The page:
At the time of writing, Americans are still stationed round the world in war zones, even though politicians rarely talk about it. There are 2,500 US soldiers in Iraq, for instance, although it is often said that they only do “advisory roles” (the government’s insistence that such people don’t count as “boots on the ground” led to a military joke that such soldiers must be wearing “Combat slippers,” says Klay elsewhere in Uncertain Ground.) Klay has three young children — considering the bleak portrayal of war in his books and the ongoing presence of American soldiers overseas in morally ambiguous situations, what would he say if one of them wanted to follow in their father’s footsteps and join the military?

“I would be proud of them,” Klay says, without hesitation. “People ask me this all the time, if their child joins the military. And look, I want people joining the military who are informed and skeptical and who have thought through some of the issues that they might encounter.” He pauses, then adds: “I’ve been told by people that they’ve read Redeployment and joined the military not long afterwards. Which I think surprises some people.”

Klay adds that  in between completing “Marine officer bootcamp” and before he accepted his first commission, he read a number of novels about war, on the recommendation of a mentor (“He had me read Journey to the End of the Night and War and Peace and all of Hemingway’s short stories… You gotta go to war, you should read things by the greatest minds to ever write about it.”) Shacochis points out that it’s impressive Klay did the reading: “You could have said that to plenty of people and they wouldn’t. You’re a very erudite killer.”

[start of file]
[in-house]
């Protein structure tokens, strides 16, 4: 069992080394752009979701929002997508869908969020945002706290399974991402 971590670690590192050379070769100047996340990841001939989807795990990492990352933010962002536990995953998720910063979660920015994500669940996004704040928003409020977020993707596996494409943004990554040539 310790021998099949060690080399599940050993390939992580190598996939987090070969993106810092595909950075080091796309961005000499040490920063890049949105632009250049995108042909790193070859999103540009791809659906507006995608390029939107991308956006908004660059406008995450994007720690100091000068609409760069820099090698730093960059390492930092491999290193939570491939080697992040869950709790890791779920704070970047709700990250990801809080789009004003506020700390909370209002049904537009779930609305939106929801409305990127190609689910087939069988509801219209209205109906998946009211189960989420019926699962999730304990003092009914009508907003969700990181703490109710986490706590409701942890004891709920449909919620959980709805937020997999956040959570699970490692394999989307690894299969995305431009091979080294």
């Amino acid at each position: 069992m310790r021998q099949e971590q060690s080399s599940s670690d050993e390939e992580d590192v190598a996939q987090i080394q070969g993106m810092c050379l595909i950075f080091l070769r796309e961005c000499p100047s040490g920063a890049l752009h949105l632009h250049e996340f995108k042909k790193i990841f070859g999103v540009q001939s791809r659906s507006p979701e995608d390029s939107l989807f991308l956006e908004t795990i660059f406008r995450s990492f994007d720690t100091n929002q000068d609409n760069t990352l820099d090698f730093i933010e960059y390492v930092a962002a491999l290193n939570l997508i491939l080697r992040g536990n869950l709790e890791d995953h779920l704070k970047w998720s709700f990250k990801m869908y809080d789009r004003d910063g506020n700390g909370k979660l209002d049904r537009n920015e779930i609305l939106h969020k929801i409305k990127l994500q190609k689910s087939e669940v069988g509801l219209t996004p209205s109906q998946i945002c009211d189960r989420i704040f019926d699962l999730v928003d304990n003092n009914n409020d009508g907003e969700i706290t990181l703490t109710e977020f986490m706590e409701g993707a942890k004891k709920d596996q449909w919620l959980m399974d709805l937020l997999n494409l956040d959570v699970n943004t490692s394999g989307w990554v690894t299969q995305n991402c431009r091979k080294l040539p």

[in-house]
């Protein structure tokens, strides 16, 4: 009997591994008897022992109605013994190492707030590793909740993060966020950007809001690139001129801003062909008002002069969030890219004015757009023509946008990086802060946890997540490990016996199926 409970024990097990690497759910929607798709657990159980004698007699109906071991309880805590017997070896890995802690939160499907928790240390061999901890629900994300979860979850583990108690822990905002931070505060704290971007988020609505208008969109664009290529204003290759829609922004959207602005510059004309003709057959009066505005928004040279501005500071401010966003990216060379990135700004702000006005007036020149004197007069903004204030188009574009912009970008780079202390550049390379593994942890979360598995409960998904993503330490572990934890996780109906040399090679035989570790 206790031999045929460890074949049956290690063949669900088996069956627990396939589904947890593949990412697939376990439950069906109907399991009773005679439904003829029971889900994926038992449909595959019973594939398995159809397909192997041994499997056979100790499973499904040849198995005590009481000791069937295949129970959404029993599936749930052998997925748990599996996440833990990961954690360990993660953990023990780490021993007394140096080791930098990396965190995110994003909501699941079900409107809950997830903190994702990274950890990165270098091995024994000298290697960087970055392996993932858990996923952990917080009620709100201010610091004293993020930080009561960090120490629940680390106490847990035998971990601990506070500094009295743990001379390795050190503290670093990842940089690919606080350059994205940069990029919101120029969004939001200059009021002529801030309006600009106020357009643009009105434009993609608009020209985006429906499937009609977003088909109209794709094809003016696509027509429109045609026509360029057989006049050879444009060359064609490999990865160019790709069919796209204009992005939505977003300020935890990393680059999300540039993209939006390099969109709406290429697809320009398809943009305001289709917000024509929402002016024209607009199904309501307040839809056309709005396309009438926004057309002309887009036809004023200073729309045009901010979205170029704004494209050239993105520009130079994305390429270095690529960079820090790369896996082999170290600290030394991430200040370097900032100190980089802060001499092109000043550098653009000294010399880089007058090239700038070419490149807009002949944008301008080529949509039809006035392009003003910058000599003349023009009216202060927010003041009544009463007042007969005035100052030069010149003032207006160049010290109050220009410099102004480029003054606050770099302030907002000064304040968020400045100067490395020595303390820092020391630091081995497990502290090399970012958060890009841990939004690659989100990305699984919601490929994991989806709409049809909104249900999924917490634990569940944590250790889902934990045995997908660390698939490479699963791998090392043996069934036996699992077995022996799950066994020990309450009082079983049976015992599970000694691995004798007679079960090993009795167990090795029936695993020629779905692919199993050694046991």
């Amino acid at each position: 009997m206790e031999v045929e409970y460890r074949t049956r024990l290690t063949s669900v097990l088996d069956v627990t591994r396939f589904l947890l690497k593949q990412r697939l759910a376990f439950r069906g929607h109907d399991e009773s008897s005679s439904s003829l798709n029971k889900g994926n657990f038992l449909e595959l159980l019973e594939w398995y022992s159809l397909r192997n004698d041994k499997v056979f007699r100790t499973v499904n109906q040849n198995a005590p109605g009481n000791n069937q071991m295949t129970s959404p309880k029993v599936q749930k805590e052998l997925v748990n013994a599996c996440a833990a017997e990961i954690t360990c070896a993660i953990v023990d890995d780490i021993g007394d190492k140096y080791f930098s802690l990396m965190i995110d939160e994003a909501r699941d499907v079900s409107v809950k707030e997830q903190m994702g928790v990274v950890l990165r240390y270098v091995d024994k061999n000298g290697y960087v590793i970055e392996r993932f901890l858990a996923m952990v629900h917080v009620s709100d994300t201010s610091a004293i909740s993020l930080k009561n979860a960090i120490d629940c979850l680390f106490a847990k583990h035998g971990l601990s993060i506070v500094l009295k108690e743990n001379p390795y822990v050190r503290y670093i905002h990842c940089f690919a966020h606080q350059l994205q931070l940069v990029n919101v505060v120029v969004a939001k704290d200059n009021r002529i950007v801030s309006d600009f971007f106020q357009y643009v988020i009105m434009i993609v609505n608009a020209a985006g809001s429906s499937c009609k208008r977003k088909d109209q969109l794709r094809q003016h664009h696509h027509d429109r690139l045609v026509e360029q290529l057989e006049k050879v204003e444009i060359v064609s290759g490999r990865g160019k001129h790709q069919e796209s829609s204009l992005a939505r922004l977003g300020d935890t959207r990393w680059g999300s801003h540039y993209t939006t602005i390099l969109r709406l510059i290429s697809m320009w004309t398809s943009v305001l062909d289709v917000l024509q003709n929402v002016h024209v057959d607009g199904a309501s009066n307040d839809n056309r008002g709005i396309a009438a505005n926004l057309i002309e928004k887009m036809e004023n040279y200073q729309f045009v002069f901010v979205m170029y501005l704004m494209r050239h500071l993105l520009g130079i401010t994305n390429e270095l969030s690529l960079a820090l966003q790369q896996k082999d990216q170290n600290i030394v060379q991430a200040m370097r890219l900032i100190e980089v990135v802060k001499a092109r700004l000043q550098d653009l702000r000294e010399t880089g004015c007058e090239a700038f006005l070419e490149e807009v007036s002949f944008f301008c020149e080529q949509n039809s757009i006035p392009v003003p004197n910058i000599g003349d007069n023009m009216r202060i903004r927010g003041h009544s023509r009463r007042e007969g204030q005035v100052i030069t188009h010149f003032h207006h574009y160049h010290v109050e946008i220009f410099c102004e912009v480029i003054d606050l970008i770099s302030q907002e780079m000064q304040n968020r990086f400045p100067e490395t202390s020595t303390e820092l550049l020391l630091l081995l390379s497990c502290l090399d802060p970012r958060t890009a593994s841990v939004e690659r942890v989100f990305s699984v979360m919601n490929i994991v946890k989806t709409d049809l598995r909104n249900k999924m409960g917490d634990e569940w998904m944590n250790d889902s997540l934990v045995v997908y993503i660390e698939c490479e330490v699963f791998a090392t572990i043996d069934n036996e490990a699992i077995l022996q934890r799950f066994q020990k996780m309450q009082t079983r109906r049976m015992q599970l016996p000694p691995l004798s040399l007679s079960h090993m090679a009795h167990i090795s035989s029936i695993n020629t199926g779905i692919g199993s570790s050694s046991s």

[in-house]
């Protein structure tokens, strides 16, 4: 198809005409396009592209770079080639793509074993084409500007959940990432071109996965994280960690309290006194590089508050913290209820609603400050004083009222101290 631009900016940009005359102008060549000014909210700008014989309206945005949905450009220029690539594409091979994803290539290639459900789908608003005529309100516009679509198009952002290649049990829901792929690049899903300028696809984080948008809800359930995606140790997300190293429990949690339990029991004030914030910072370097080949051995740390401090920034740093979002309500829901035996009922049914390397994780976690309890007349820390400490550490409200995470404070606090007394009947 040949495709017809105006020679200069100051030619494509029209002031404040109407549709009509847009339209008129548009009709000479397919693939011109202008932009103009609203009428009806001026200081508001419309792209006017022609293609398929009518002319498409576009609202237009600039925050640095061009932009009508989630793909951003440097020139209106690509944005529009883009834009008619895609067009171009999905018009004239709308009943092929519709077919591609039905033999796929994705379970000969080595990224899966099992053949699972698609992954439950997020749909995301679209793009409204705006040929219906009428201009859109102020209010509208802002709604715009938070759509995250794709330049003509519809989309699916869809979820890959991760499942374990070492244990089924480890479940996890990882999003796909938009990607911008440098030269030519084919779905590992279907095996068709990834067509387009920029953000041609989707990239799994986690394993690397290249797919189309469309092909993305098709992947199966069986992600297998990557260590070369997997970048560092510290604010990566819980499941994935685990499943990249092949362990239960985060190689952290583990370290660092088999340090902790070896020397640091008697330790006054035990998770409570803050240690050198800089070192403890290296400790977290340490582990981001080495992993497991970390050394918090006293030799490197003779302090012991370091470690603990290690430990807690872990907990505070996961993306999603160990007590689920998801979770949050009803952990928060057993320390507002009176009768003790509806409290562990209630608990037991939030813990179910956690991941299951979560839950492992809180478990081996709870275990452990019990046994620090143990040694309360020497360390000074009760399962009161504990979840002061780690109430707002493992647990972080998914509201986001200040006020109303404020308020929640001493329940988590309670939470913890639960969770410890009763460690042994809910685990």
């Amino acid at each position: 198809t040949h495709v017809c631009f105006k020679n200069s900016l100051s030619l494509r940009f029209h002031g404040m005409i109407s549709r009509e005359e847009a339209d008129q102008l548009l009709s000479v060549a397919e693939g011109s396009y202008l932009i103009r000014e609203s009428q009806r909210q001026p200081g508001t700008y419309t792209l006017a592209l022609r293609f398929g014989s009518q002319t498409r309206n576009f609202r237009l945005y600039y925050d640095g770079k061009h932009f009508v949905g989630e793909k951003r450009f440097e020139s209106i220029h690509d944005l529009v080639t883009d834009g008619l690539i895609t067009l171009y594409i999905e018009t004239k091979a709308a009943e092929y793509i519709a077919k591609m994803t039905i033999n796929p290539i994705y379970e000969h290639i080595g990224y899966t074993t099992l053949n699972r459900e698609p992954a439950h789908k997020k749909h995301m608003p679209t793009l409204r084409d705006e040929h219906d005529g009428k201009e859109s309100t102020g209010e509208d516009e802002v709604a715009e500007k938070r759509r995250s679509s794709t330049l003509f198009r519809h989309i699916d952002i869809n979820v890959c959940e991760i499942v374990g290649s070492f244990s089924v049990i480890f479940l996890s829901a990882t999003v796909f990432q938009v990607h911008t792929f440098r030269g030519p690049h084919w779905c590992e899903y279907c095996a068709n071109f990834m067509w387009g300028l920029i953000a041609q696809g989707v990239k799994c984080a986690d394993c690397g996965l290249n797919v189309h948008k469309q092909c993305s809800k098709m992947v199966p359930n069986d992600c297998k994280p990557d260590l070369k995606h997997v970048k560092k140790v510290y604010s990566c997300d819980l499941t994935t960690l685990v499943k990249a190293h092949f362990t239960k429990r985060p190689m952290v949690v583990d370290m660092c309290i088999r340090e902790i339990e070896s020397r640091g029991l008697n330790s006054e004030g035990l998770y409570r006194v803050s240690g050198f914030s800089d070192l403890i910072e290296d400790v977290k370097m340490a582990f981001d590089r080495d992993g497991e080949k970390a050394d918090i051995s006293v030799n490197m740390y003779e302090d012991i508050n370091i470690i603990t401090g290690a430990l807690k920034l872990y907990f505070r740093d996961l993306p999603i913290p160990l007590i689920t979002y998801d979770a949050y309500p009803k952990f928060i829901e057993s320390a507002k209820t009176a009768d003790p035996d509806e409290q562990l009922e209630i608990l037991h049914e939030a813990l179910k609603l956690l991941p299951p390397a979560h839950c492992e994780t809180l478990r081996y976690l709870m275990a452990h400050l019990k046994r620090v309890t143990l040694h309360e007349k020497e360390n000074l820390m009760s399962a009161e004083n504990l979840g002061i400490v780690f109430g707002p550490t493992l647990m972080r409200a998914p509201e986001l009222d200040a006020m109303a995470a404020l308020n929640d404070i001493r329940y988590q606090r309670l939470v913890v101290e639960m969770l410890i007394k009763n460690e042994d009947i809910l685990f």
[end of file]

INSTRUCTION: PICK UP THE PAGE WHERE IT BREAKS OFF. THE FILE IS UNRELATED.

Despite the extensive reading list, was there anything that surprised Klay about going to war? “I wasn’t a military kid growing up,” he says. “...It wasn’t like I had a picture of military life and then military life didn’t live up to it.” The most surprising thing for him was that “when I joined the miliary, I met America. I’d grown up in the northeast sort of living in our little bubble, and then you’re in the military and you’re with every kind of person and you’re all working together. And that was, in many ways, wonderful.” He met a lot of “characters,” he says, smiling.

How to be genuinely patriotic without slipping into nationalism is a central theme of Klay’s and Shacochis’ books. Shacochis is cynical about the people who affix American flags on their front lawns, saying he thinks it’s “insecurity” that drives the urge. “My dad always put out the flag,” he says, adding that he particularly hates “the guys in the Senate who criticised Obama for not wearing a flag on his lapel.” His father was hardline and sometimes shockingly cruel: “I came home from college in my freshman year, 1970, and I had a t-shirt with a red fist on it, my hair down to my ears like this. My father took one look at me and said — I put it in my novel because it’s so interesting, and assigned it to a Turkish father talking to his son — he said, ‘I wish I was dead rather than I spawned a son like you’.” They never did end up seeing eye-to-eye, and even on his deathbed Shacochis says his father said things that were “even worse”.